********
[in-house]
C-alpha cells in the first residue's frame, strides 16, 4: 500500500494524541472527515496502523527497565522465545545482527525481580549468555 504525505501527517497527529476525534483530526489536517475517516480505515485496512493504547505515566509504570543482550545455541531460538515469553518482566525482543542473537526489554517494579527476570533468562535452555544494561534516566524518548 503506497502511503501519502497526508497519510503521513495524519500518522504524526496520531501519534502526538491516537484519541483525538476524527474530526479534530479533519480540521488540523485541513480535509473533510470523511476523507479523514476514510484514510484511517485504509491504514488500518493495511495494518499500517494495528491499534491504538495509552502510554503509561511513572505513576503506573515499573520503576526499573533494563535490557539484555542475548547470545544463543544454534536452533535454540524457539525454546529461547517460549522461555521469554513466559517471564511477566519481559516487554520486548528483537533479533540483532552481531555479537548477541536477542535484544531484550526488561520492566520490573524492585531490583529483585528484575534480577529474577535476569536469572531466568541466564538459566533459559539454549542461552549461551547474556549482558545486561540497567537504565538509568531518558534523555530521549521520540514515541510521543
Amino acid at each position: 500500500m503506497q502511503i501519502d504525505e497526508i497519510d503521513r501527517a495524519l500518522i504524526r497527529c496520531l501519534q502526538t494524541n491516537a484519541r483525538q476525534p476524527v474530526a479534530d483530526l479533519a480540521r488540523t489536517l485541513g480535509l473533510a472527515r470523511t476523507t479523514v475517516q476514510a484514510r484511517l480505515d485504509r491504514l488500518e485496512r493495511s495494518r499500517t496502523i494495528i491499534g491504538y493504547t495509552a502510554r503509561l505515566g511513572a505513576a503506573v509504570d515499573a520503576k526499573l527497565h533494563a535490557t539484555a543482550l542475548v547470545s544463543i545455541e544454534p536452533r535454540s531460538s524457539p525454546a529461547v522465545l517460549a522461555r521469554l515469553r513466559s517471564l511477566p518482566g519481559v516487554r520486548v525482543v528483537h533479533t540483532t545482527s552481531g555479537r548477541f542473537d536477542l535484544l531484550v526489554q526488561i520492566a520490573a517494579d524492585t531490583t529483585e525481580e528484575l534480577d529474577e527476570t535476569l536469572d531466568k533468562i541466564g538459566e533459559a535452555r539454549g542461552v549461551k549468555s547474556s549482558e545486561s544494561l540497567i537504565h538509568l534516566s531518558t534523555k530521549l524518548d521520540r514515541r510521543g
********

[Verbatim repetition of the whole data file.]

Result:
[in-house]
C-alpha cells in the first residue's frame, strides 16, 4: 500500500494524541472527515496502523527497565522465545545482527525481580549468555 504525505501527517497527529476525534483530526489536517475517516480505515485496512493504547505515566509504570543482550545455541531460538515469553518482566525482543542473537526489554517494579527476570533468562535452555544494561534516566524518548 503506497502511503501519502497526508497519510503521513495524519500518522504524526496520531501519534502526538491516537484519541483525538476524527474530526479534530479533519480540521488540523485541513480535509473533510470523511476523507479523514476514510484514510484511517485504509491504514488500518493495511495494518499500517494495528491499534491504538495509552502510554503509561511513572505513576503506573515499573520503576526499573533494563535490557539484555542475548547470545544463543544454534536452533535454540524457539525454546529461547517460549522461555521469554513466559517471564511477566519481559516487554520486548528483537533479533540483532552481531555479537548477541536477542535484544531484550526488561520492566520490573524492585531490583529483585528484575534480577529474577535476569536469572531466568541466564538459566533459559539454549542461552549461551547474556549482558545486561540497567537504565538509568531518558534523555530521549521520540514515541510521543
Amino acid at each position: 500500500m503506497q502511503i501519502d504525505e497526508i497519510d503521513r501527517a495524519l500518522i504524526r497527529c496520531l501519534q502526538t494524541n491516537a484519541r483525538q476525534p476524527v474530526a479534530d483530526l479533519a480540521r488540523t489536517l485541513g480535509l473533510a472527515r470523511t476523507t479523514v475517516q476514510a484514510r484511517l480505515d485504509r491504514l488500518e485496512r493495511s495494518r499500517t496502523i494495528i491499534g491504538y493504547t495509552a502510554r503509561l505515566g511513572a505513576a503506573v509504570d515499573a520503576k526499573l527497565h533494563a535490557t539484555a543482550l542475548v547470545s544463543i545455541e544454534p536452533r535454540s531460538s524457539p525454546a529461547v522465545l517460549a522461555r521469554l515469553r513466559s517471564l511477566p518482566g519481559v516487554r520486548v525482543v528483537h533479533t540483532t545482527s552481531g555479537r548477541f542473537d536477542l535484544l531484550v526489554q526488561i520492566a520490573a517494579d524492585t531490583t529483585e525481580e528484575l534480577d529474577e527476570t535476569l536469572d531466568k533468562i541466564g538459566e533459559a535452555r539454549g542461552v549461551k549468555s547474556s549482558e545486561s544494561l540497567i537504565h538509568l534516566s531518558t534523555k530521549l524518548d521520540r514515541r510521543g